first - you have no idea where you're going. and that's okay - you're in a new country! it's expected. 

second - i don't recommend relying on your google maps. as i just mentioned mobile service will go in and out, especially on the country roads. and the time you're going to need it most will be when you're literally in the middle of nowhere (a beautiful middle of nowhere though) and you most definitely won't be able to pull up your gps. 

also, if you're doing any kind of a road trip, using your gps can drain your battery and your phone usage quickly. quicker than you realize. this isn't you gps'ing yourself to the newest restaurant in town, this is you having an adventure through ireland. save your data for when you get your destination and get a gps in the car. 


pickup time/location + drop-off time/location

you'll want to set all of this based on what time and where your flight arrives, and what time and location your flight leaves. 

we flew into dublin and out of cork so we had to be careful to change the drop off location when we booked. the site will likely default your drop-off location to the same as your pick-up, so just take your time filling out the details and reviewing them before reserving. 

step 3: the realization that you're a little bit nervous and how to prepare for it

alright so if anyone is reading this thinking "whatever, i totally wasn't nervous for my first time driving on the other side of the road", my hats off to you. and i'm not talking deep seated jittery nerves that tie a knot in your stomach, but normal "oh shit, how am i going to do? will i be a quick learner? will it feel natural?" thoughts. 

first, know that everyone is different. dylan and i are not generally nervous people, but i can tell you that the morning of our flight we were at home drinking coffee and i thought 'you know what, i'm going to just youtube 'driving in ireland' and see what comes up.'

we watched a few first person videos that other people had posted of them driving, giving tips and tricks, and it was really helpful. it's not going to take the place of what it's like to actually drive, but it at least gives you some perspective. 


step 4: you're there! time to rent that car

you've made through 2 airline meals, a snack, 2-3 in-flight movies, a power nap, and you're finally in ireland! but before you can even leave the airport you need to pick up this elusive rental car, so follow the airport signs to the rental car pickup and find your agency you rented with.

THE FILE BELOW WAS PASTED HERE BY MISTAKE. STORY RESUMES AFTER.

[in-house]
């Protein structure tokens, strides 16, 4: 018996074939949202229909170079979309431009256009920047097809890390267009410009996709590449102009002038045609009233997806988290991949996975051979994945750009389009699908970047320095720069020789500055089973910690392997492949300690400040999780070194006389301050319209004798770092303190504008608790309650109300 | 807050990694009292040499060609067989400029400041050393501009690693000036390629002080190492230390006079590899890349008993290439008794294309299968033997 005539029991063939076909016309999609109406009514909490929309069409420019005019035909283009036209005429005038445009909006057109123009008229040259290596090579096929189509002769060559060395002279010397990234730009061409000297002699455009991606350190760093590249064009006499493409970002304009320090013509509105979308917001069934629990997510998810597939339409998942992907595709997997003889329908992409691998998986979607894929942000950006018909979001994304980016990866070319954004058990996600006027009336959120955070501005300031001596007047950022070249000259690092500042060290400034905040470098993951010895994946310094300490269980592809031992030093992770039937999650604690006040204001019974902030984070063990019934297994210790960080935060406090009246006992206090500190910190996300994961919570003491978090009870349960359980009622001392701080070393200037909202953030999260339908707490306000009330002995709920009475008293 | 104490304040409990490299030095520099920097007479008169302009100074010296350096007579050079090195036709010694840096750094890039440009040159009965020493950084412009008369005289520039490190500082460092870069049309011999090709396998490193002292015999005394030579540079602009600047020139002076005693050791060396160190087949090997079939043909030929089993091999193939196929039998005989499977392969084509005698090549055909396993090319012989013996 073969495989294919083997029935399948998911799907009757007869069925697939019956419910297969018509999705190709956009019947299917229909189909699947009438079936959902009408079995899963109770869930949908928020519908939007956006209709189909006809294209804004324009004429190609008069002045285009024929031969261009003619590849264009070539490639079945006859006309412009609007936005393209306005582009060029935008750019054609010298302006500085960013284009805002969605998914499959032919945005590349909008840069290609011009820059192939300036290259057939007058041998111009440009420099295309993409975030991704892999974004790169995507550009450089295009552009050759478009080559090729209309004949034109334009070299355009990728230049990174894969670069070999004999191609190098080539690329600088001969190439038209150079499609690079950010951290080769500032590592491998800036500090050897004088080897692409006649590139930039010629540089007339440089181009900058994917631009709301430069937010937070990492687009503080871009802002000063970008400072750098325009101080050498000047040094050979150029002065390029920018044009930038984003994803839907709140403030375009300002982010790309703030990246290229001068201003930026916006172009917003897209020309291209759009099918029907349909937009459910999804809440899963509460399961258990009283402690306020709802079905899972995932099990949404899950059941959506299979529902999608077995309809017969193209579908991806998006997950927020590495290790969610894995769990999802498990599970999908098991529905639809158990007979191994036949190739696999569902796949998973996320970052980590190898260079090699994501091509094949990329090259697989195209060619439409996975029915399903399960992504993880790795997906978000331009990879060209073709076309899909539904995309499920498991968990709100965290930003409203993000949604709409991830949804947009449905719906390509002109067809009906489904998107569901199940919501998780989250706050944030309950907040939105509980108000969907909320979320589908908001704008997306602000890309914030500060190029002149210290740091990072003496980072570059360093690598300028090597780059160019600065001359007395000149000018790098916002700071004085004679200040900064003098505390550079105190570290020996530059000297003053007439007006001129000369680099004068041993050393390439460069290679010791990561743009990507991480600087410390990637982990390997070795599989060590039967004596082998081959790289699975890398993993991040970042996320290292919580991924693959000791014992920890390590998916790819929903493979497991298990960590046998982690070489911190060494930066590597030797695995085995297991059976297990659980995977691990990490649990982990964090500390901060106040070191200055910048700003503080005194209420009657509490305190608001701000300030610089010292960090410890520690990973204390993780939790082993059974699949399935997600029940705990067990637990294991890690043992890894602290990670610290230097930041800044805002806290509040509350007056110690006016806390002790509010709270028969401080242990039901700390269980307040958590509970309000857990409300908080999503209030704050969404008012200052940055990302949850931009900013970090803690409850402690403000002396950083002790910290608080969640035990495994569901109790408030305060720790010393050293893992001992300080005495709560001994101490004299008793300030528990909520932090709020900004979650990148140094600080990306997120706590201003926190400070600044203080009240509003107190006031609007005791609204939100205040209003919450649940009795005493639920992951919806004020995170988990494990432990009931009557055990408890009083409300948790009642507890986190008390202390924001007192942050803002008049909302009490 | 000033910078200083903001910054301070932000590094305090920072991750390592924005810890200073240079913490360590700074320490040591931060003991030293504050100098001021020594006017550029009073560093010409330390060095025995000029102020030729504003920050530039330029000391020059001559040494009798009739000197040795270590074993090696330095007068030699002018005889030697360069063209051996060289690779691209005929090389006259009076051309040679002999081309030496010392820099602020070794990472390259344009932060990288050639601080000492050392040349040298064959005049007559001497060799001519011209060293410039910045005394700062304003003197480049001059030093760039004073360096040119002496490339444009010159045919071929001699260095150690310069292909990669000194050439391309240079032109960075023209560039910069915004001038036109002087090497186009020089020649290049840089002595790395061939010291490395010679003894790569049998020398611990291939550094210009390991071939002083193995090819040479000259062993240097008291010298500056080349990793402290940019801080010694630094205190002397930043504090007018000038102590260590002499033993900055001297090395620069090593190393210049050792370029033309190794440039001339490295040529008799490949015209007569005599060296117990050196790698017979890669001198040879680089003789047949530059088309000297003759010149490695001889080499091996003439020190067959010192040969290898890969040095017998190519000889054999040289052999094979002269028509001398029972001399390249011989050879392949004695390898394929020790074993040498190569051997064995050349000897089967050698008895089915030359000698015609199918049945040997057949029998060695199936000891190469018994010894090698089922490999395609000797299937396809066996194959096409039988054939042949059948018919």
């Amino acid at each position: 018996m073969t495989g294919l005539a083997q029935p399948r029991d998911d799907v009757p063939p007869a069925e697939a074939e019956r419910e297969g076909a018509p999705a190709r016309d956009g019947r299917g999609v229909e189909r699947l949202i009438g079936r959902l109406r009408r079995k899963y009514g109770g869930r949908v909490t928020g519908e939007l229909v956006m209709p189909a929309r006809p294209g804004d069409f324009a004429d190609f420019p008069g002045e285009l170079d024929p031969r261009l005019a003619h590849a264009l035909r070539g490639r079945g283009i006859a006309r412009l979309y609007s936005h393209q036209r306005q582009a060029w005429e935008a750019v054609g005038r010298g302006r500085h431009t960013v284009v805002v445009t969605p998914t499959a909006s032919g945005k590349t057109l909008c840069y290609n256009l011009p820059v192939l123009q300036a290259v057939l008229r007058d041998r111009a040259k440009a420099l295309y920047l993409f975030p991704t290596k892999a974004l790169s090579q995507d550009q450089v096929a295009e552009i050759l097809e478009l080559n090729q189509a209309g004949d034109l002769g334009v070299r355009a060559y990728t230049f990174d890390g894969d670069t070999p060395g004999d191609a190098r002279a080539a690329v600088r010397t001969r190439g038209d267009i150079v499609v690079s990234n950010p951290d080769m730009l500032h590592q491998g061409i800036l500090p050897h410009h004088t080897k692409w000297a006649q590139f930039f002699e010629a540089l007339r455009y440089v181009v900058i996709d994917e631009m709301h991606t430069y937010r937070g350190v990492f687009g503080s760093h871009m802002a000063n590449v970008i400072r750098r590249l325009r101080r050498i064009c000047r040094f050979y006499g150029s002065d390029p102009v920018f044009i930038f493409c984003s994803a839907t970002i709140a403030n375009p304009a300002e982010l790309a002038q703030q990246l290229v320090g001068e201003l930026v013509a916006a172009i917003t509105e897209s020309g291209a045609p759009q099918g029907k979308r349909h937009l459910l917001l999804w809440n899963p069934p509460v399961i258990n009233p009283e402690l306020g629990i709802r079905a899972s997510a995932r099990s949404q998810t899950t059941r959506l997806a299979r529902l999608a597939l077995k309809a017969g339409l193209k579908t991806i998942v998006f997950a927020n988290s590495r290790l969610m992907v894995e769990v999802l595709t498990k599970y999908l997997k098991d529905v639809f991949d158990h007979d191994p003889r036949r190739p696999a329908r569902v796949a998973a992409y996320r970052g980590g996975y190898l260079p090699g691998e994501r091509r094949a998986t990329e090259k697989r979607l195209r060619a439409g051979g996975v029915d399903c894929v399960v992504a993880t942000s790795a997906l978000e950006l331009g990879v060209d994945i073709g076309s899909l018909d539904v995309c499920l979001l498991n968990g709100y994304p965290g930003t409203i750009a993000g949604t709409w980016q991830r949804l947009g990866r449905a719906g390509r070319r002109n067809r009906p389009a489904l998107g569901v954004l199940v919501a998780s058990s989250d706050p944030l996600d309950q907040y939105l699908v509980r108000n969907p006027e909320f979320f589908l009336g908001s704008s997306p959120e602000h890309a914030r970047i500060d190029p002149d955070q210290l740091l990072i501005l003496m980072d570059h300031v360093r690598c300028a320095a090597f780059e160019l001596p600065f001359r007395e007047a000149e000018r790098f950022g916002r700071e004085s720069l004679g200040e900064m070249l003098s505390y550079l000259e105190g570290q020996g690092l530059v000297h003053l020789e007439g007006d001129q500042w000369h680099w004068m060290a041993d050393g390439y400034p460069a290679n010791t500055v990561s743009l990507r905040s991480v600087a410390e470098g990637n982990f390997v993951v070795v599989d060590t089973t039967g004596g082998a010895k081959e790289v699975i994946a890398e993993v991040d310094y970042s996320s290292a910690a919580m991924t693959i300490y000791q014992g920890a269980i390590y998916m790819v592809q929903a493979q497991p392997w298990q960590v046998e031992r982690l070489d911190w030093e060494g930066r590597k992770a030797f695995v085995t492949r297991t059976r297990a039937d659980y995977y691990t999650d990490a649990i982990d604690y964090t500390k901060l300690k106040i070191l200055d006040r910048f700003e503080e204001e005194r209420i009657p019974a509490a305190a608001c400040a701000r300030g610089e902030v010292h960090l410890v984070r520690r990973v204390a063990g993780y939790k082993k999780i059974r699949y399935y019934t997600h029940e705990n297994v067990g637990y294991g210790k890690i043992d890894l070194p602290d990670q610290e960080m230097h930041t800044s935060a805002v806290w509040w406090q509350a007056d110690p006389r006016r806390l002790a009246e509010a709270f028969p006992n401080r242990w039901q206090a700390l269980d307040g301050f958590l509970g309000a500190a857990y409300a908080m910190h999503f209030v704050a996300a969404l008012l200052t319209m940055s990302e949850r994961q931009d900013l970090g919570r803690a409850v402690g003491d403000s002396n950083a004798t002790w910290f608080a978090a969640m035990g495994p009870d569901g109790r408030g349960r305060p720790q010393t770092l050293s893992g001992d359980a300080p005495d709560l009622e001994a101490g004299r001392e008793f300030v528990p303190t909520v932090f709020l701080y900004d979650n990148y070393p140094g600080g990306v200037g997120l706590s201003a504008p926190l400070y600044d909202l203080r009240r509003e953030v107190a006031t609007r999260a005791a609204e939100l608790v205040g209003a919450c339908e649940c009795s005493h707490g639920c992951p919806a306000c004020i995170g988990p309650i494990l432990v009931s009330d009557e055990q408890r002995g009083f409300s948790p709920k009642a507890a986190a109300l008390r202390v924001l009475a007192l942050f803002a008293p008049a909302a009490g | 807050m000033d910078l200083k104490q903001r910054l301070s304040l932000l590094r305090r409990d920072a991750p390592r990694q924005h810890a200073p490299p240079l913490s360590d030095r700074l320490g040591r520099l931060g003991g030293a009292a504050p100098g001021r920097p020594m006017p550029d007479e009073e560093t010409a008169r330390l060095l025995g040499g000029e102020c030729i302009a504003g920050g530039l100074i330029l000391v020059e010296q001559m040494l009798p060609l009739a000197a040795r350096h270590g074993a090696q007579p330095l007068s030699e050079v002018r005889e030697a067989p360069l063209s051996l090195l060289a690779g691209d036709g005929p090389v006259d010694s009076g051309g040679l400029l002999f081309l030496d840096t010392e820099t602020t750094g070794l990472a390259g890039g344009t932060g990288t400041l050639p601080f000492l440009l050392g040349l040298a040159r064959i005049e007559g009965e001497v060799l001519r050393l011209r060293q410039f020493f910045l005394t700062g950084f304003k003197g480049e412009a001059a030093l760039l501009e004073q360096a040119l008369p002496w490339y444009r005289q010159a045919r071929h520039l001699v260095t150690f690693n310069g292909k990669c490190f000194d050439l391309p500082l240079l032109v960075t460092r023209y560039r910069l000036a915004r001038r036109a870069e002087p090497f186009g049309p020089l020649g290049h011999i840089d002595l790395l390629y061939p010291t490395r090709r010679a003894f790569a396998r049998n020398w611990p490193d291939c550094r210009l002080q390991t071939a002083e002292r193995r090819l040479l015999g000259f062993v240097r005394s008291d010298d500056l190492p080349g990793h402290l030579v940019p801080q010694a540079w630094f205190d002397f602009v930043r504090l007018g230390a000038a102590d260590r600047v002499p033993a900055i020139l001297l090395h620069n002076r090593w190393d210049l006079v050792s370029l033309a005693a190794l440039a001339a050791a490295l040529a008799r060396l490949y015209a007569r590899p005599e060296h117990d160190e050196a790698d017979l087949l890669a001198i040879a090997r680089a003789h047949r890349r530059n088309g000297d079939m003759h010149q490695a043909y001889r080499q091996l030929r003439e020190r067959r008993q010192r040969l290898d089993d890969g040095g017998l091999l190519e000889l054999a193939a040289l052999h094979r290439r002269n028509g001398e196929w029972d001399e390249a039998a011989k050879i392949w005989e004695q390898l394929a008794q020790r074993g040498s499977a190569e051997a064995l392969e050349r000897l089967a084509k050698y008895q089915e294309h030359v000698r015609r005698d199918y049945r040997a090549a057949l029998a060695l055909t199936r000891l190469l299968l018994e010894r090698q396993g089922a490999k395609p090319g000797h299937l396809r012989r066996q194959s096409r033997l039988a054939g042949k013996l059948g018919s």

we rented through europcar, a rental agency exclusive to europe, and we had the BEST customer service from the man who checked us in. we ended up with a little bit bigger car than we had hoped - we tried to reserve a compact, automatic - but we knew gps was important so he upgraded us at no charge. he also recommended the 'drop your keys and go' insurance, so we signed everything and off we went. it was finally time to see what we were made of. 

step 5: the car

now we used the scientific 'rock, paper, scissors' method to decide who would drive first and dylan won (or lost?), so he was up first. we got to our car loaded up with our bags, and got comfortable. it's a car, so you can figure out how to adjust your mirrors and use your nav. 

your gas tank will be labeled - diesel. diesel is the common petrol in ireland and 'petrol' is the term you'll hear for 'gas'. 

when you're in the drivers seat you'll have a big window cling at the bottom of the windshield in front of you that says 'stay in the left lane'. a reminder you'll be thankful for. it's just not your norm when you're used to driving on the right-hand side of the road.


step 6: driving

here it is. all the prep work in the world can't actually take the place of putting your foot on the gas pedal and embarking into traffic. especially into dublin traffic if that's where your adventure begins. to be fair we were going on one hour of sleep because neither one of us is good airplane sleepers, but if i had to describe the initial drive from the airport to the hotel in one word? terrifying.

mutli-lane roundabouts, bus lanes, cyclists weaving in and out of traffic, turning from the left lane - sweet dumbledore santa jesus! i'm not sure if it would have been less terrifying had we not only had one hour of sleep, or if it was simply just the initial rite of passage that one takes their first time driving on the other side of the road, but all we wanted was to be at the hotel and out of the death box. 

now i want to note a couple things. being the passenger is scary. those other travel bloggers and you tubers i had read and watched before leaving the states all said that your natural tendency when you're driving will be to hug the left. so when you're the passenger sitting on the left-hand side of the car and you look out the window and a city bus is 3" from your car? well you might freak out a little bit. 

but it's also really important that as the passenger you try NOT to freak out. keep it inside. calmy tell your driver that they're hugging the left but realize that this is a new and different experience for them too. i'm giving you this advice as someone who went the opposite way and learned my lesson (sorry babe!).